I have a theory: bullies in the playground become bullies in the boardroom.

A number of years ago, we went out for dinner with some relatives, one of whom was a 13-year-old young lady. In chatting, she revealed that she was being bullied at school. The principal and a police officer had spoken to the three perpetrators and then, it happened again. This young girl was taunted due to her religion (pennies being pitched at her, and fingers raised to their noses as moustaches and arms gesturing in a Hitler-like salute). Sad thing was, it was a completely different group of students doing it. The principal was shocked. I’m not.

Bully behaviour spreads and if it’s not publicly stopped, it’s copied by others.

Sadly, bullying on the playgrounds often translates later in life to bullying in the boardrooms. As both a child and a professional, I have experienced the stinging lash of bullies. I have learned from it, changed what I could, and sometimes voted with my feet and left what I believed to be toxic workplaces. 

What I learned is that leaders don’t always take action as quickly as they could, and even when they do, the impact may not be lasting or as far-reaching as they had hoped. Therefore, it’s important to have coping strategies if you are the one being targeted. 

Have you ever had a bully boss? How about a bully employee or peer? Here are some tips to handle them:

Keep your cool.

  • If you lose your temper, you lose control and the bully wins. Step back if you need to, remove yourself for a moment, an hour, a day. Give yourself time before you respond.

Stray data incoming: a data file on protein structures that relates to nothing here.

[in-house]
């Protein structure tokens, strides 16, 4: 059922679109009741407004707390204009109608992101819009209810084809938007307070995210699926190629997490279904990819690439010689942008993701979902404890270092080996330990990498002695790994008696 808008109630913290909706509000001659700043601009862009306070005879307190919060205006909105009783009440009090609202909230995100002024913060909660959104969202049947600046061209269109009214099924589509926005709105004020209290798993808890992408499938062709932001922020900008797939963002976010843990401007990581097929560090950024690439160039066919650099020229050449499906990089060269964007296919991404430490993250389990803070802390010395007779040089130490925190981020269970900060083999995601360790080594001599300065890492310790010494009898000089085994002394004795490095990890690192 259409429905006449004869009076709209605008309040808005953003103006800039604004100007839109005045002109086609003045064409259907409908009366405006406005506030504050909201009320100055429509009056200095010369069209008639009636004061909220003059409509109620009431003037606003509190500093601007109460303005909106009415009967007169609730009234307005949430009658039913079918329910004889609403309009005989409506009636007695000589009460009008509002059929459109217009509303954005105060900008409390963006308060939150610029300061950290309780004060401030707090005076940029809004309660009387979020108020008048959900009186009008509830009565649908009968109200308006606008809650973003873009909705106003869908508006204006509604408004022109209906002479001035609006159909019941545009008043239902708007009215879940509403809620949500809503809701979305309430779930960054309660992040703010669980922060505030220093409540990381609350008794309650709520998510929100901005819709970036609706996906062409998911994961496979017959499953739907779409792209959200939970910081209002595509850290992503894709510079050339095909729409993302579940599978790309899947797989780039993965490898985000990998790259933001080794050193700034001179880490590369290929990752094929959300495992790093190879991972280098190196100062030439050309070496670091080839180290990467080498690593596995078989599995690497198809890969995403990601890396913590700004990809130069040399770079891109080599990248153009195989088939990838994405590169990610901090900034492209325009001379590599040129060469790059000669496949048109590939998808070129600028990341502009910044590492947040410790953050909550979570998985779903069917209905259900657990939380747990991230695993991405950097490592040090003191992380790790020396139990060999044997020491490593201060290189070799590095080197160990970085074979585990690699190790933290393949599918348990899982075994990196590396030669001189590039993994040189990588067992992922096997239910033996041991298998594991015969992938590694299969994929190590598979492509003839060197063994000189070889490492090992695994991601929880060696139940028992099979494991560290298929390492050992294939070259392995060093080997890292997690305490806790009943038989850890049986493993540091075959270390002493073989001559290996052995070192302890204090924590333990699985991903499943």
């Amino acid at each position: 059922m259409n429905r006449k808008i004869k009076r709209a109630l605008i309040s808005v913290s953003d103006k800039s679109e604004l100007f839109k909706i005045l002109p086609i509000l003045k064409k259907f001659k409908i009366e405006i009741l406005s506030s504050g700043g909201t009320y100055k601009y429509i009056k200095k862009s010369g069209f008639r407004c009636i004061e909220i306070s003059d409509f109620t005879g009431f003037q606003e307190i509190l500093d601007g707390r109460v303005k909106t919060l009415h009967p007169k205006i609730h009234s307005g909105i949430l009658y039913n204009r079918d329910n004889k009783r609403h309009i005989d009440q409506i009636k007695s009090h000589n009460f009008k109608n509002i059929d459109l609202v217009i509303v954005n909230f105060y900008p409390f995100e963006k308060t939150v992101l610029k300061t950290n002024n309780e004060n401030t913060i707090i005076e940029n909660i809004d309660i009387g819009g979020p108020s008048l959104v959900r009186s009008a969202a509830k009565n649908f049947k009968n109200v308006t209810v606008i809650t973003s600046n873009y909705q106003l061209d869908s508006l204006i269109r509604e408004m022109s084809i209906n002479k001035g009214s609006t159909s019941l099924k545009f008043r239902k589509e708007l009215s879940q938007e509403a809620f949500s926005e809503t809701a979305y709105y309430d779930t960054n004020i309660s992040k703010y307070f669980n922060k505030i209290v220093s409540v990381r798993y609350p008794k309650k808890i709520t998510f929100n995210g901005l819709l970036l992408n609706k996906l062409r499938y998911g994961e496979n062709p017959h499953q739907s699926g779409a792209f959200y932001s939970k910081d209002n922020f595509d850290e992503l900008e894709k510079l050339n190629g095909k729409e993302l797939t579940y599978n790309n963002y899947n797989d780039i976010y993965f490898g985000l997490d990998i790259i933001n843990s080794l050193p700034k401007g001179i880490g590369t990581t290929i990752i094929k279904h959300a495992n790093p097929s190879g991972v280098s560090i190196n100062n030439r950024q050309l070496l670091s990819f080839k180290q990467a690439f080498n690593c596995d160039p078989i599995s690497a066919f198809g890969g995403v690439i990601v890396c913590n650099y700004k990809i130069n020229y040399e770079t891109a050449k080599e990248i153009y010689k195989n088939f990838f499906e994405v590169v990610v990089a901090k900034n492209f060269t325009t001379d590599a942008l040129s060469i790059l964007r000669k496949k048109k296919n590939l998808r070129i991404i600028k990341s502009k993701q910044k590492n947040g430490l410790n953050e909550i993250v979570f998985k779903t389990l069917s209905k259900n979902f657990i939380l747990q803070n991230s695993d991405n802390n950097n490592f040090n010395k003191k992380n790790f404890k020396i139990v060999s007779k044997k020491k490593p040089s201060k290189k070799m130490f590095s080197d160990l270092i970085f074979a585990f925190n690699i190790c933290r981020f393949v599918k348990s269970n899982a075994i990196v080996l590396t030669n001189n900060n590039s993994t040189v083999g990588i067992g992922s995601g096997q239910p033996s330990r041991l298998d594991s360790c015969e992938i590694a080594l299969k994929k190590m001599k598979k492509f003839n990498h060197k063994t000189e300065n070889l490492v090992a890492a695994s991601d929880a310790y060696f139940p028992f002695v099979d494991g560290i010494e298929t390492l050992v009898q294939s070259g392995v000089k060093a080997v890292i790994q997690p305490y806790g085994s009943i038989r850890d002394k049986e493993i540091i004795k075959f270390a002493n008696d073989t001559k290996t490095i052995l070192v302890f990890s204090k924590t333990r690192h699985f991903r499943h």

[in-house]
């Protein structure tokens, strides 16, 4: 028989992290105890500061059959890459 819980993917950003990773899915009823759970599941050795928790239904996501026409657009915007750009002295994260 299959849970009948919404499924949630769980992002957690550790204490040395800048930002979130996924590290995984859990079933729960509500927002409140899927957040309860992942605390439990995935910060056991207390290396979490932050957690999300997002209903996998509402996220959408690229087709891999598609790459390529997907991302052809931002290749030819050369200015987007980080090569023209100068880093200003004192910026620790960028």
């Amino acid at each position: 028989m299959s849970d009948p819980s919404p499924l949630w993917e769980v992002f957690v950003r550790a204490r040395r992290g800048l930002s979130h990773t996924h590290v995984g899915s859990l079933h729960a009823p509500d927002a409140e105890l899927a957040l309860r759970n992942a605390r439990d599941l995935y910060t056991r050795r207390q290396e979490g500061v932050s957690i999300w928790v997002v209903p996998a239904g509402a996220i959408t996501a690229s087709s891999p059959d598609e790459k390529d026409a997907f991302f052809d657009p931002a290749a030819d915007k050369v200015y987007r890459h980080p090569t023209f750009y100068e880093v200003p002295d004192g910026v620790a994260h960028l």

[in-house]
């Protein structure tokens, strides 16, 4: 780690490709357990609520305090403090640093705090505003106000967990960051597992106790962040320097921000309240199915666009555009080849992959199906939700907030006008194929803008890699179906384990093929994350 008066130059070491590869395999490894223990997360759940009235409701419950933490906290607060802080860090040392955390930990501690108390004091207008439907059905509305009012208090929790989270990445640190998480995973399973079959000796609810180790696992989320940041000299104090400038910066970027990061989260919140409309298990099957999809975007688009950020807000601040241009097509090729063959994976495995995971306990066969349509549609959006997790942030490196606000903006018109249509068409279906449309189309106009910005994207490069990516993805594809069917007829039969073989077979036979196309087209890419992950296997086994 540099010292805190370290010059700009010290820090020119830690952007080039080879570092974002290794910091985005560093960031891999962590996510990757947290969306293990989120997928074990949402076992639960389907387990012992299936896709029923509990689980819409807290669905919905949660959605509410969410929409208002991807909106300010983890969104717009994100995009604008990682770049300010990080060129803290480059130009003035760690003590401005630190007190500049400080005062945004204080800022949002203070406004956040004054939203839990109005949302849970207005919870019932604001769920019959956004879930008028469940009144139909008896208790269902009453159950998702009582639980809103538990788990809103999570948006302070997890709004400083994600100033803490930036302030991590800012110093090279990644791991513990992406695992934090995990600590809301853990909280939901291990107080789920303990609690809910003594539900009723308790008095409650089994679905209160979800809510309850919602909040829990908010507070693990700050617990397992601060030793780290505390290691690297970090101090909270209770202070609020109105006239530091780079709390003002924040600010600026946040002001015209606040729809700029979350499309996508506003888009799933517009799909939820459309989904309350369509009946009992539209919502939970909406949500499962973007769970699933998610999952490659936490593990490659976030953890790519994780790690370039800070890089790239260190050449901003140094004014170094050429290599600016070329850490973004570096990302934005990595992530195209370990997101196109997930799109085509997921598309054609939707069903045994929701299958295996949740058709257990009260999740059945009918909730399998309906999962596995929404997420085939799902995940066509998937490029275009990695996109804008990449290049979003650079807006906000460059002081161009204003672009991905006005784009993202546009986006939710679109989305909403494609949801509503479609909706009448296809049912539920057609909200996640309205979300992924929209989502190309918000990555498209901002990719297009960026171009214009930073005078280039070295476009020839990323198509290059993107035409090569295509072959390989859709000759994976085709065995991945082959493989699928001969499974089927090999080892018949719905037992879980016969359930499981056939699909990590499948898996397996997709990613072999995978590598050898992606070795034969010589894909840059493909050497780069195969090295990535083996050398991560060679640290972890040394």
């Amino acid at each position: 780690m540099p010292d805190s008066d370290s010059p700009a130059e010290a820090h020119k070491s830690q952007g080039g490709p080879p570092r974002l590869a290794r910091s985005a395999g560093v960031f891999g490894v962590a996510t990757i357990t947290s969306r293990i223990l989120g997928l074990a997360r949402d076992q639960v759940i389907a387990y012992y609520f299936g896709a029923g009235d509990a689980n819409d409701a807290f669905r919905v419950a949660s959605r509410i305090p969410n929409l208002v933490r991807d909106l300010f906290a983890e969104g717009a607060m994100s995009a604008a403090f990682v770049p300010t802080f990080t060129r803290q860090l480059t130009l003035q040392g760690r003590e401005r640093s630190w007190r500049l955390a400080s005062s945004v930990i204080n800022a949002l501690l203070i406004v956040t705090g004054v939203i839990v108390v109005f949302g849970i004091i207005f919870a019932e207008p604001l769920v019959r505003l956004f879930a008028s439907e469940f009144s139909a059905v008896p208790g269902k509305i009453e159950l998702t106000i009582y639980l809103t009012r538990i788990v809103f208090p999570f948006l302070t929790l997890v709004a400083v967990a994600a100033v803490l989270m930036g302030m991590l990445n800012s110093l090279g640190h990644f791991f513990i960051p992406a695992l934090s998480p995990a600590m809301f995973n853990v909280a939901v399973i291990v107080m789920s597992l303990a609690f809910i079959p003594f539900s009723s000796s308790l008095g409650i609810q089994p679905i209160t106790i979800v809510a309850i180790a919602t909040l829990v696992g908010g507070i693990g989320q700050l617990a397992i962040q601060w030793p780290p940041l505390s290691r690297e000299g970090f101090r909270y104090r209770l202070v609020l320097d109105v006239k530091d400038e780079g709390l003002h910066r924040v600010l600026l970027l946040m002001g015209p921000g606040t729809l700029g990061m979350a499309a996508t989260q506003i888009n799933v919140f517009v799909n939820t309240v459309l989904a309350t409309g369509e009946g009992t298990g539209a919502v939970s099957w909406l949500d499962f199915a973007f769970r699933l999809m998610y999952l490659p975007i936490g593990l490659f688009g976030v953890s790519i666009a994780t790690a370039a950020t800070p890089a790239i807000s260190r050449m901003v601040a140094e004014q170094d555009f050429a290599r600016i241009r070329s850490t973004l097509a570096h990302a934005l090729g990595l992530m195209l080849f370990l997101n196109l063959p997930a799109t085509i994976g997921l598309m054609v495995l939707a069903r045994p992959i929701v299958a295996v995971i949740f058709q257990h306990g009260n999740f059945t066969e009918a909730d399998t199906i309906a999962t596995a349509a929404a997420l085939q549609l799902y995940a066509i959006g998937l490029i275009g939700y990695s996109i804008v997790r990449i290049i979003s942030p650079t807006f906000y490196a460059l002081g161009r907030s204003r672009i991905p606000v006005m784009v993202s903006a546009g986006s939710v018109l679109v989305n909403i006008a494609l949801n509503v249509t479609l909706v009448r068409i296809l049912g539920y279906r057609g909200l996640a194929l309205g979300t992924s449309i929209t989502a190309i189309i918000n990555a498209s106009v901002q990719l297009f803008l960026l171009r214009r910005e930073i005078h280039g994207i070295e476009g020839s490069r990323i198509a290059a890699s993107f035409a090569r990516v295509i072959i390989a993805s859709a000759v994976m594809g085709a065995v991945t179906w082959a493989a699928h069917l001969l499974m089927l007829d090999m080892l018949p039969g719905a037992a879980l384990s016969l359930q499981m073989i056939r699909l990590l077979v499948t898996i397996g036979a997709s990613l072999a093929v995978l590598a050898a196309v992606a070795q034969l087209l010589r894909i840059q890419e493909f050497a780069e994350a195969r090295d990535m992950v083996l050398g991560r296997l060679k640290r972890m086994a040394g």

Remove the emotion. As tempting as it may be to name call or burst into tears, focus on the message not the emotion. Tighten your muscles and release, take a breath, and use neutral language.

Speak up and against the bully behaviour.

  • Let bullies know when they cross a line. It’s completely OK to draw boundaries. In fact, many bullies will respect you when you do. Sadly, other bullies won’t listen to you at all and in those circumstances, focus on building your positive support. Get people behind you who understand your perspective and share your values. If all of you speak out, you are better heard. There really is safety and comfort in numbers.

Remain respectful.

  • Even though you can’t stand the behaviour, respect the position. Find something, anything about the bully, that you can respect and keep that in mind. Acknowledge the bully’s contribution — however small it may be. Their bully behaviour may have little to do with you and everything to do with the bully. You just happen to be the unlucky target. This is an explanation, definitely not and excuse for bully behaviour. We all behave as we do for a reason, whether that reason makes sense to others or not, or whether that reason manifests itself in healthy behaviours or the opposite. There’s always a reason. 

No healthy workplace has room for bullies. If you find yourself working with one, get a plan and deal with it. Feel free to seek help from authorities, peers, counselors, or coaches to help guide you. In doing so, you will grow and truly be a leader who speaks out not just for yourself, but for others who don’t have the courage to do so.

That’s what leaders do.

©2023 Marion Grobb Finkelstein (MarionSpeaks)

Marion Grobb Finkelstein
Keynote Speaker / Corporate Trainer / Author
Recipient of APEX “Award for Leadership in Service Innovation”
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Leadership communication expert, Marion Grobb Finkelstein shows leaders at any level how to build resilient and respectful workplaces by changing how they communicate. Chat with her at www.facebook.com/MarionSpeaks or
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Marion Grobb Finkelstein

Marion Grobb Finkelstein helps leaders use their natural communication strengths to build resilient teams that talk.

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